• All threads and posts regarding Coronavirus COVID-19 can be found in our area specifically for Coronavirus COVID-19 discussion.

    You can directly access this area >here<.

I really don't like the person dementia has made my mum

gm1632

New member
Jan 7, 2021
6
0
Hi,
My mum was diagnosed with Alzheimer's dementia in December. She is still very physically capable but has trouble communicating, and often gets frustrated/angry with me and other family members when we either try to help her find words, or when we don't help enough. She also has quite bad mood swings and can be very uncommunicative. Other times I swear she looks at/talks to me like she hates me. I know it's not 'her', it's the dementia, and other times she is lovely. But sometimes, though I LOVE HER TO BITS, I really, really, do not LIKE her at all. And I know many people have this with family members even if they don't have this horrible disease, but at least if you don't like a family member who doesn't have a condition like dementia, you can blame it partly on them being a flawed human being, just like everyone else. Maybe this isn't fair, but I sometimes feel like dementia is a 'carte blanche' for people to be horrible, even though obviously they are not deliberately trying to be horrible. It's just really hard sometimes. The worst is what I call 'victim mode' when she believes everyone and everything is out to get her, even though we're all (family) just trying to help. It really pushes my buttons, even though logically I know she can't help it.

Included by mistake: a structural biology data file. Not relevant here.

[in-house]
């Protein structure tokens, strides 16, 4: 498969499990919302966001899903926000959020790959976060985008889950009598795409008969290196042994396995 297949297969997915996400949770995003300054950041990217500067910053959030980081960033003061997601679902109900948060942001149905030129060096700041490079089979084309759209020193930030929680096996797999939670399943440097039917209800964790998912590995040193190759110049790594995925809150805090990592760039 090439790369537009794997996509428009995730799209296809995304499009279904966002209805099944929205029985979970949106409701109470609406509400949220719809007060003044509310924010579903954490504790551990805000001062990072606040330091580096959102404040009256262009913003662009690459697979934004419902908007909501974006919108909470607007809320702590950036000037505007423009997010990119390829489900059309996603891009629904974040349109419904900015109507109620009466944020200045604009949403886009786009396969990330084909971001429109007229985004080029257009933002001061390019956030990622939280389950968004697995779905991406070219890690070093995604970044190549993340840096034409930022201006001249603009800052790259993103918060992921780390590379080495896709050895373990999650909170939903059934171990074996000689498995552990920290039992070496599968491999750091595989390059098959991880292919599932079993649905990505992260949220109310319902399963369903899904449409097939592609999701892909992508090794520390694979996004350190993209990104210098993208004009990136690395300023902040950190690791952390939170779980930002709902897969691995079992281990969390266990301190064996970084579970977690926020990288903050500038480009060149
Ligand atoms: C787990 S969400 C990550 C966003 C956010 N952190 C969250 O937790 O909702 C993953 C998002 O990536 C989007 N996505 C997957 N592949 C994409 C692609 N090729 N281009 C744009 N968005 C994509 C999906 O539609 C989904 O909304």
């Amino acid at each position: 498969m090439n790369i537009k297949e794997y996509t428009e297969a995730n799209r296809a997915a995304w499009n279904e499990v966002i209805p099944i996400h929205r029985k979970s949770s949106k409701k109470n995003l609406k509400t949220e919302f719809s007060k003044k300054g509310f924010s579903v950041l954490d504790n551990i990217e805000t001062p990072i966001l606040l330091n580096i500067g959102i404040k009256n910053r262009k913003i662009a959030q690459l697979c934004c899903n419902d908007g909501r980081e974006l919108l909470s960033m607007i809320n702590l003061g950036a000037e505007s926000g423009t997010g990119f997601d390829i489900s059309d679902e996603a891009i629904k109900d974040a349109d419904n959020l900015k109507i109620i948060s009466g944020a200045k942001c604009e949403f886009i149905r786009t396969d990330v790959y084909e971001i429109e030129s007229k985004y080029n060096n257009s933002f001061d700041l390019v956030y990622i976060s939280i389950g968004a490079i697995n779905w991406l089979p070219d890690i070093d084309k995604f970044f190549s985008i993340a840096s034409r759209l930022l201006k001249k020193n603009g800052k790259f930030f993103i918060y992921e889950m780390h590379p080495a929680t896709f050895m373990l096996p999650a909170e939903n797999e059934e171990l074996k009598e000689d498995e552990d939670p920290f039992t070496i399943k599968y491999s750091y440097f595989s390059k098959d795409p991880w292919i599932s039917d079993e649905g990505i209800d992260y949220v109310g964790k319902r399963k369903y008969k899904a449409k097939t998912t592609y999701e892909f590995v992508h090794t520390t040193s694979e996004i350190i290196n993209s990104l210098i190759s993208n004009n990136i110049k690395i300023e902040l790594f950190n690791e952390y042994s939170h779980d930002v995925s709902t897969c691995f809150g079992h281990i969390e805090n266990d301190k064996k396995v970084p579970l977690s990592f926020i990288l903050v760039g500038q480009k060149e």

Is it normal to feel like this? Has anyone else experienced the 'victim' thing? I mean, I know they ARE victims (of dementia) but it's like to her, the people around her (me and my dad mostly) BECOME the physical manifestation of it.

Thanks,
G.
 

CardiffGirlInEssex

Registered User
Oct 6, 2018
256
0
@gm1632 you have expressed very eloquently almost exactly how I feel about my mother! I think one of the hardest things about this disease is that those with it often behave worst towards those they are closest to. The things I and my father get accused of are breathtaking, and we know it is the illness not a deliberate nastiness, but boy is it hard to take. So I would say yes, this is not at all an unusual response to your situation. And it is really hard, but through this site you will get lots of support from others who have been or are going through very similar experiences.
 

gm1632

New member
Jan 7, 2021
6
0
@gm1632 you have expressed very eloquently almost exactly how I feel about my mother! I think one of the hardest things about this disease is that those with it often behave worst towards those they are closest to. The things I and my father get accused of are breathtaking, and we know it is the illness not a deliberate nastiness, but boy is it hard to take. So I would say yes, this is not at all an unusual response to your situation. And it is really hard, but through this site you will get lots of support from others who have been or are going through very similar experiences.
This is so reassuring to hear. My mum and dad have had some issues in the past, and she brings it all up again and accuses him of stuff, so I know what that's like too.
 

Weasell

Registered User
Oct 21, 2019
910
0
Hi,